Jenner is honoured - a british scientific hero


"It now becomes too manifest to admit of controversy, that the annihilation of the Small Pox, the most dreadful scourge of the human species, must be the final result of this practice"

[Edward Jenner, 1801, on Vaccination (with cowpox)]


The technique of introducing material under the skin to produce protection against disease became universally known in Jenner's honour as vaccination, a word derived from the Latin name for the cow (vacca). His fame even led to him seeking favours from Napoleon during the war between Britain and France. He successfully negotiated the release of a number of important British prisoners-of-war. Napoleon is reported to have said: "Ah, Jenner, je ne puis rien refuser a Jenner" (Ah, Jenner, I can refuse him nothing).

[Napoleon, circa 1803]


Jenner received the freedom of many cities including London, Glasgow, Edinburgh and Dublin. Societies and universities around the world gave him honorary degrees and membership. Perhaps the most significant tributes were the minting of a special medal by Napoleon in 1804, the gift of a ring by the Empress of Russia, plus a string belt of Wampum beads and a certificate of gratitude from the North American Indian Chiefs. Statues to Jenner's honour were erected as far afield as London and Tokyo. The statue in London is now in Kensington Gardens but was originally situated in Trafalgar Square.


(Pictured below: 'The Distinguished Men of Science of Great Britain Living in the Years 1807-08'

(Copyright permission Chemical Heritage Foundation) 


Distinguished Men of Science








tributes through history

"Medicine has never before produced any single improvement of such utility... You have erased from the calendar of human afflictions one of its greatest... Mankind can never forget that you have lived."

[President Thomas Jefferson (1743-1826) to Dr Edward Jenner, 14 May 1806]


Your discovery of preventing the dreadful havoc made among mankind by the smallpox, by introducing into the system so mild a disease as the vaccine inoculation produces, may in time eradicate the smallpox from all civilized may occur that the christening and vaccination of children may always be performed on the same day"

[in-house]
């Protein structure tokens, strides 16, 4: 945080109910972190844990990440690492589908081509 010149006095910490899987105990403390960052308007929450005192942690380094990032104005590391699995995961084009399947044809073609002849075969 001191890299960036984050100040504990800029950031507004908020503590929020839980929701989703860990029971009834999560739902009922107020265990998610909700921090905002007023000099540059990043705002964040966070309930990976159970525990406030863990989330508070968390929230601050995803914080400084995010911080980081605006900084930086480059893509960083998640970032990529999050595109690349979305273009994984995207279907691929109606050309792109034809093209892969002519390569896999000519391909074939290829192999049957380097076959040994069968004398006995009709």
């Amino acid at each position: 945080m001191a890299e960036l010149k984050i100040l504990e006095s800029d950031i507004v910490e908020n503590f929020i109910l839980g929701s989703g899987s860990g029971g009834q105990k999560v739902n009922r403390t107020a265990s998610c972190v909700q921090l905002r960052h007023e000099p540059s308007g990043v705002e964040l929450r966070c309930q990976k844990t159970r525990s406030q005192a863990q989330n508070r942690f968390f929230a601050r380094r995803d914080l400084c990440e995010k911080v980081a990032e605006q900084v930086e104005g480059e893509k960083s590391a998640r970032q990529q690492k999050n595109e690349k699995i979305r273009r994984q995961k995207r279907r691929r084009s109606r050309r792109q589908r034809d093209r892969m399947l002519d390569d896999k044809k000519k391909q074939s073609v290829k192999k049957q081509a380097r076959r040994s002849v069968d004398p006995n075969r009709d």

[Erasmus Darwin to Edward Jenner 24 February 1802]


recognition today  

"Jenner’s bravery and persistence in his smallpox research has inspired generation after generation of scientists. I know; I’m one of them"

[Professor Anthony Hollander, Arthritis Research UK Professor of Rheumatology and Tissue Engineering, School of Cellular and Molecular Medicine, The University of Bristol]


The idea he came up with could be said to have saved more lives than any other in medical history.... He was, I think rightly, hailed as a hero"

[Professor Richard Dawkins, Genius of Britain – Channel 4, 2010]


"We live in a time when the words impossible and unsolvable are no longer of the scientific community’s vocabulary. Each day we move closer to trial that will not just minimize the symptoms of disease and injury but eliminate them"

[Christopher Reeve (1952 – 2004) American actor and supporter of stem cell research]


nelmes handVisitors to Dr Jenner's House


"Because of you I am here today"


"Thank you - I’m glad I was born in the 21st century. Thank you!"


"A small town doctor whose enquiring mind affected the health of the whole world. National Hero!"


"You are an inspiration to all doctors. Eradication of Polio next?"


"Very interesting. I didn’t realise how awful smallpox was. What Jenner discovered is so amazing." (Penny, age 12)


"People need to understand science/disease better instead of being swayed by media sensations, gut feelings or reflexive emotions."


"Thank you, you are a hero to millions of people thank you x"


"You are a legend!" (Ed age 8)








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